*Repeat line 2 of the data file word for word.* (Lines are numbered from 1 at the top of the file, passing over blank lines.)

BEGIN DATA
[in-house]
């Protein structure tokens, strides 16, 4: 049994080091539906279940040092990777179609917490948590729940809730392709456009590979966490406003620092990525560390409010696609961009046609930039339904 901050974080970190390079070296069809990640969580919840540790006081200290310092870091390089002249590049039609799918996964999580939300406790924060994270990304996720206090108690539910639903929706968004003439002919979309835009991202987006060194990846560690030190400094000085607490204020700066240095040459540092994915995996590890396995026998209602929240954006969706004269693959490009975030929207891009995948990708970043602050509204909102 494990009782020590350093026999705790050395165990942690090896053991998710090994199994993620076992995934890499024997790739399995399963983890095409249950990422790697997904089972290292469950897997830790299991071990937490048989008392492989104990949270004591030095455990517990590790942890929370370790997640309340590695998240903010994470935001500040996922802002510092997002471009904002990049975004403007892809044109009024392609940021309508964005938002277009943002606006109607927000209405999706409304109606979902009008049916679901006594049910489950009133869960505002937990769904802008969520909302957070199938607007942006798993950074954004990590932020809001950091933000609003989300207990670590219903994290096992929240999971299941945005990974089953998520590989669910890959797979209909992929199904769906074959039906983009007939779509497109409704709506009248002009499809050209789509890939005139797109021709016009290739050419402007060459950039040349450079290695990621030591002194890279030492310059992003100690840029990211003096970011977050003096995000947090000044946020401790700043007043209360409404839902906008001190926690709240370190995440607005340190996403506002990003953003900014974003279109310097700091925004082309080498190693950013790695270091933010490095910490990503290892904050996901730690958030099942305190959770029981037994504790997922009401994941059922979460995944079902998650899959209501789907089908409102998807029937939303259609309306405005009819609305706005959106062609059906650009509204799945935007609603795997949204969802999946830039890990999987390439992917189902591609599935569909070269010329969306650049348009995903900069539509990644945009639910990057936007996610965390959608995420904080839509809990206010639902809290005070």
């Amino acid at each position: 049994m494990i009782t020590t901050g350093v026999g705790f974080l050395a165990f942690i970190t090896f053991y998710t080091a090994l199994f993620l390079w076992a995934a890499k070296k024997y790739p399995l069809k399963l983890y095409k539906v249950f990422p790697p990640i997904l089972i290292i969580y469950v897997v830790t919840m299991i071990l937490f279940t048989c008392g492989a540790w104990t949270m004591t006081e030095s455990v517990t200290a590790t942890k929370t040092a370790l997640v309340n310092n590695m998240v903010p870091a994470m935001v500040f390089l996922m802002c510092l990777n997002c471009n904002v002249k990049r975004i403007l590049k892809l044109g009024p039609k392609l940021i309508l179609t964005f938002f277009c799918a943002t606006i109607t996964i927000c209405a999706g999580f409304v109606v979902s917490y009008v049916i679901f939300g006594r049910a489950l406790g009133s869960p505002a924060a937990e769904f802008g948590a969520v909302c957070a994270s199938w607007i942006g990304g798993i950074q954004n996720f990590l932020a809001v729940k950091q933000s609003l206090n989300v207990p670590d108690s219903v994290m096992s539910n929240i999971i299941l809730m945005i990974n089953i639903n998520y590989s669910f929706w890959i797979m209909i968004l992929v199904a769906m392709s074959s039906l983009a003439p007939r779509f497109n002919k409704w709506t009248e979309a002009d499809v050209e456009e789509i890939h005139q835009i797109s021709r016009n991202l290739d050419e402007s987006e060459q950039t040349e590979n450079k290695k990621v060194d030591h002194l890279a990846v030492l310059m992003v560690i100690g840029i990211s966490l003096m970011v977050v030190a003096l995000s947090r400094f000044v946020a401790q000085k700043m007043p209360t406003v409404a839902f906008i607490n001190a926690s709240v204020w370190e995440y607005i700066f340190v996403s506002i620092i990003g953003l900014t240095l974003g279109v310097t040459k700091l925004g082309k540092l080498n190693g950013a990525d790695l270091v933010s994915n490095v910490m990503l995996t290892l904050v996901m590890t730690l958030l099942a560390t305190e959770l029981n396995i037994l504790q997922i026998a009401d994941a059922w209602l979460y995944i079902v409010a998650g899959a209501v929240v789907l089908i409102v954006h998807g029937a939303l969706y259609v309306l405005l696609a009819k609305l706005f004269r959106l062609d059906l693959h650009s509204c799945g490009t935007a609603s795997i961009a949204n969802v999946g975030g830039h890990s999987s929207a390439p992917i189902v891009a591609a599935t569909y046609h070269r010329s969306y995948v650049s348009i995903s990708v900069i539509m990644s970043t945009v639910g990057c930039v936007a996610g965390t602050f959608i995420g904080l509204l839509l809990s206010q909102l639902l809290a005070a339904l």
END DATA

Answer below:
């Protein structure tokens, strides 16, 4: 049994080091539906279940040092990777179609917490948590729940809730392709456009590979966490406003620092990525560390409010696609961009046609930039339904 901050974080970190390079070296069809990640969580919840540790006081200290310092870091390089002249590049039609799918996964999580939300406790924060994270990304996720206090108690539910639903929706968004003439002919979309835009991202987006060194990846560690030190400094000085607490204020700066240095040459540092994915995996590890396995026998209602929240954006969706004269693959490009975030929207891009995948990708970043602050509204909102 494990009782020590350093026999705790050395165990942690090896053991998710090994199994993620076992995934890499024997790739399995399963983890095409249950990422790697997904089972290292469950897997830790299991071990937490048989008392492989104990949270004591030095455990517990590790942890929370370790997640309340590695998240903010994470935001500040996922802002510092997002471009904002990049975004403007892809044109009024392609940021309508964005938002277009943002606006109607927000209405999706409304109606979902009008049916679901006594049910489950009133869960505002937990769904802008969520909302957070199938607007942006798993950074954004990590932020809001950091933000609003989300207990670590219903994290096992929240999971299941945005990974089953998520590989669910890959797979209909992929199904769906074959039906983009007939779509497109409704709506009248002009499809050209789509890939005139797109021709016009290739050419402007060459950039040349450079290695990621030591002194890279030492310059992003100690840029990211003096970011977050003096995000947090000044946020401790700043007043209360409404839902906008001190926690709240370190995440607005340190996403506002990003953003900014974003279109310097700091925004082309080498190693950013790695270091933010490095910490990503290892904050996901730690958030099942305190959770029981037994504790997922009401994941059922979460995944079902998650899959209501789907089908409102998807029937939303259609309306405005009819609305706005959106062609059906650009509204799945935007609603795997949204969802999946830039890990999987390439992917189902591609599935569909070269010329969306650049348009995903900069539509990644945009639910990057936007996610965390959608995420904080839509809990206010639902809290005070």